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The implications of the Basel Convention for developing countries: the case of trade in non-ferrous metal-bearing waste

TitleThe implications of the Basel Convention for developing countries: the case of trade in non-ferrous metal-bearing waste
Publication TypeJournal Article
Year of Publication1998
AuthorsJohnstone N
Journal TitleResources Conservation And Recycling
KeywordsHazardous waste, International trade, Metal recycling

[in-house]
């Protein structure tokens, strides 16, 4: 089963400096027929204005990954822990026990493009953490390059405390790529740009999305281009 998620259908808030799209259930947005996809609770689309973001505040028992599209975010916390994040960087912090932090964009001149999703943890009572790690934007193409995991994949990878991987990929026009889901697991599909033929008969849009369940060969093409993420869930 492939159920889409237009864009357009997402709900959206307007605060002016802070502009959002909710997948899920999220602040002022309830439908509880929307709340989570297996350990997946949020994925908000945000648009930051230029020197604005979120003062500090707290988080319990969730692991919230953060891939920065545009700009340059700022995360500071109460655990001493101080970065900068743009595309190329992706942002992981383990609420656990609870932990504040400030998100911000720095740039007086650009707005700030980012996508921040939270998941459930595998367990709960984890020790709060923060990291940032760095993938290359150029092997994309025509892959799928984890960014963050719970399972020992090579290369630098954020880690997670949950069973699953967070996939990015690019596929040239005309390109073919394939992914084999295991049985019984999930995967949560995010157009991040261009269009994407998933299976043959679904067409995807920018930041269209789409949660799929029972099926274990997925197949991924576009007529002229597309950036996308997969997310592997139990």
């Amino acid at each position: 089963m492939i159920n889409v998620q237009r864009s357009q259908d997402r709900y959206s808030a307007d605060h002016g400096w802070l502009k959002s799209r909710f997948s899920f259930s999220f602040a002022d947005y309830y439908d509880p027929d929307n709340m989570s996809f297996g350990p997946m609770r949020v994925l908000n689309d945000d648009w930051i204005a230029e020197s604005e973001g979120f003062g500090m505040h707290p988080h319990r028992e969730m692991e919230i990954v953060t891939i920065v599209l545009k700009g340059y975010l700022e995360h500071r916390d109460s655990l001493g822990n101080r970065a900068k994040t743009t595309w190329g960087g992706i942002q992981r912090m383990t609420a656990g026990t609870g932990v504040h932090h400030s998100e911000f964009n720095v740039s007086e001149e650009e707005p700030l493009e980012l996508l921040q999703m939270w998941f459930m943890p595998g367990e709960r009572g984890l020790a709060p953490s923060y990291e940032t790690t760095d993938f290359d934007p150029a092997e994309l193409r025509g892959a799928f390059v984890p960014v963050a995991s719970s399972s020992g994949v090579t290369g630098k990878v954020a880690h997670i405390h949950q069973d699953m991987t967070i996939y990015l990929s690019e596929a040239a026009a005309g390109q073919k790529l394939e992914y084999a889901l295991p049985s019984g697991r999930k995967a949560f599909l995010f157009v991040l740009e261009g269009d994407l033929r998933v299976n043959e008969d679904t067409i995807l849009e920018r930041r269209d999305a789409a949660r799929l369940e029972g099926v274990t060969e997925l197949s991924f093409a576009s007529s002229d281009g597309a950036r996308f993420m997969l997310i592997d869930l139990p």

AbstractThe decision to introduce a ban on trade in hazardous waste with secondary valuesbetween Annex VII countries (the OECD, EU and Liechtenstein) and Annex VIII countries(other signatories) could have important implications for developing countries. The specificcase of non-ferrous waste has been chosen for analysis since it is an important component ofwaste trade flows and since a number of reports have been written which argue that the banmay have adverse economic and environmental effects for a number of developing countries.The study examines some of the relevant trade data as well as the underlying economicfactors behind the trade. In particular, the generation of non-ferrous metal (NFM)-bearingwaste, the use of non-ferrous metals in manufacturing sectors, and the production ofsecondary non-ferrous metals in the two areas will be examined. The main findings of thepaper are that: metal-bearing solid waste generation amongst developing countries is lowerin absolute terms, but the rate of growth is much higher than amongst OECD countries;many developing countries are exhibiting much faster rates of growth in demand fornon-ferrous metal than OECD countries due to shifts in the sectoral composition of theireconomies; international trade in NFM-bearing waste and scrap is relatively significant forsome metals, but those types of waste most likely to be affected by the ban do not appearto be important parts of this trade; and, imports of non-ferrous metal waste and scrap helpto explain the production of secondary metals, thus indicating that at least some of the tradein waste is motivated by demand for the waste for reclamation. The report concludes thatwhile the ban is far from being an ideal environmental policy instrument, it must beunderstood as a reflection of both market failures (in the market for hazardous wastetreatment and reclamation) and policy failures (in previous efforts to control adverse effectsfrom the trade). If appropriate criteria are applied (mainly waste classifications and Annexclassifications) then the environmental implications of the ban may be positive and thenegative economic consequences quite small. However, given the rate of growth in generationin many of the Annex VIII countries, such benefits are likely to be slight relative to theproblem of the treatment and reclamation of waste generated domestically. Thus, it is arguedthat if the ban is to be introduced, the dormant ‘positive’ measures in the Convention relatedto financial and technical assistance need to be revived.
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